The UK's target under the EU's renewables directive is to meet 10% of electricity demand from renewables by 2010; and in its 2003 Energy White Paper the government set out its "aspiration" for 20% from renewables by 2020. In addition, its Kyoto target is to cut carbon dioxide (CO2) emissions by 12.5% below 1990 levels by 2010 with an even more ambitious domestic aim of cutting CO2 by 60% by 2050.
But the thinly veiled hostility showed towards renewables by energy regulator Callum McCarthy has been at odds with government policy. The regulator, who sees his chief mission as driving down wholesale energy prices, often stresses the higher cost of increased renewable capacity. But the penalising effects of Ofgem's new electricity trading arrangements (NETA) on small and intermittent output makes renewable sources -- and wind in particular -- appear artificially expensive. Government ministers are believed to have been irked by McCarthy's reluctance to radically reform NETA to redress the balance for renewables.
McCarthy's days at Ofgem are numbered, however. He is to leave Ofgem at the end of September, to be replaced as chairman by John Mogg, a career civil servant who has spent the past 13 years working at the European Commission. The DTI says it expects Ofgem to help secure government targets on renewables and energy efficiency and remove any barriers within its sphere of influence. Sustainable energy objectives will depend on a reformed energy system which is more diverse with a greater mix of energy, says the DTI in a consultation document on the new guidance. The market is best placed to deliver the required changes, it states. "But the government expects the authority to take steps within its own responsibilities to provide a framework within which businesses and the economy generally are encouraged to work towards the government's overall objectives and targets."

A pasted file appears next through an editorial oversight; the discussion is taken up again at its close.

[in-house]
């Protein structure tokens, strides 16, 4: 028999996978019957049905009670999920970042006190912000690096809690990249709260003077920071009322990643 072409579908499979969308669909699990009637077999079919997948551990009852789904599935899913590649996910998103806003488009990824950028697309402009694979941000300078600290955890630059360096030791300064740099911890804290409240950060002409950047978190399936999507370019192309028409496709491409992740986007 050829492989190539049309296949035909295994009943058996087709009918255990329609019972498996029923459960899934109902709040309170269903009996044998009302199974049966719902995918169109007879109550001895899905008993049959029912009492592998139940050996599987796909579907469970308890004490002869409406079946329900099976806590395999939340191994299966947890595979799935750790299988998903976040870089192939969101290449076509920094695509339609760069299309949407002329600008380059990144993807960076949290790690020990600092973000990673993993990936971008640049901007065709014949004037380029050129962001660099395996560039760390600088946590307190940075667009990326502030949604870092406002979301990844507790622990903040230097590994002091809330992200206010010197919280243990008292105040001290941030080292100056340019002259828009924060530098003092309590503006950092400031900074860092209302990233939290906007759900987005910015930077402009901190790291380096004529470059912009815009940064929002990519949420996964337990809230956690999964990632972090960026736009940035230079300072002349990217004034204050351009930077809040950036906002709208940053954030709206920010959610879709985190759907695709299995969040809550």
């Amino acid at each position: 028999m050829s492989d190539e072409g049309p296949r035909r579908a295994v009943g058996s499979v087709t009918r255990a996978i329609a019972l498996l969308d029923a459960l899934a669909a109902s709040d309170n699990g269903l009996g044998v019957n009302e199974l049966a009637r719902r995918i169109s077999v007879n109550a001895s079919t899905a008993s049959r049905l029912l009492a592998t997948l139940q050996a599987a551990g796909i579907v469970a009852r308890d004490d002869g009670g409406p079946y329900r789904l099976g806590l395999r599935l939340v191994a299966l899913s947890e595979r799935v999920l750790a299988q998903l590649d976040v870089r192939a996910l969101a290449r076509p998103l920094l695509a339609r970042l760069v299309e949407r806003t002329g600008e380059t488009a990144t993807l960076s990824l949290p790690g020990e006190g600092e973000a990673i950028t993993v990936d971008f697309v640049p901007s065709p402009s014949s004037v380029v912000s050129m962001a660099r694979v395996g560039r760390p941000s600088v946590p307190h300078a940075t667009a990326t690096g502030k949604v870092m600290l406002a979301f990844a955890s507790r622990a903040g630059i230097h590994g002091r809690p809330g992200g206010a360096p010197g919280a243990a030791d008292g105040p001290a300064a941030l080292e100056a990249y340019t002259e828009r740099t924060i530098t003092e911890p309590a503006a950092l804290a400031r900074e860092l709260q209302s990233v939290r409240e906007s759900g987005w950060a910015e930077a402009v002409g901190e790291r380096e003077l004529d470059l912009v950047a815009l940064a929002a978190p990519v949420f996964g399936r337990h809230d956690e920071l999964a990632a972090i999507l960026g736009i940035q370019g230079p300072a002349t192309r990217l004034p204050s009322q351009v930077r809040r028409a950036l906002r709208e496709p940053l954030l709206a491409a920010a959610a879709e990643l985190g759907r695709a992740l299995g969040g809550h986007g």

State secretary for trade and industry, Patricia Hewitt says: "We need to make sure we have secure energy at affordable prices, but we need to use energy more efficiently and urgently address the impact we make on the environment." She calls the guidelines: "A practical step to ensure that the regulation of the energy market complements and supports the work necessary to meet our environmental and social goals." The guidelines are a timely reminder to McCarthy's successor that low prices in the short term should not be his only consideration.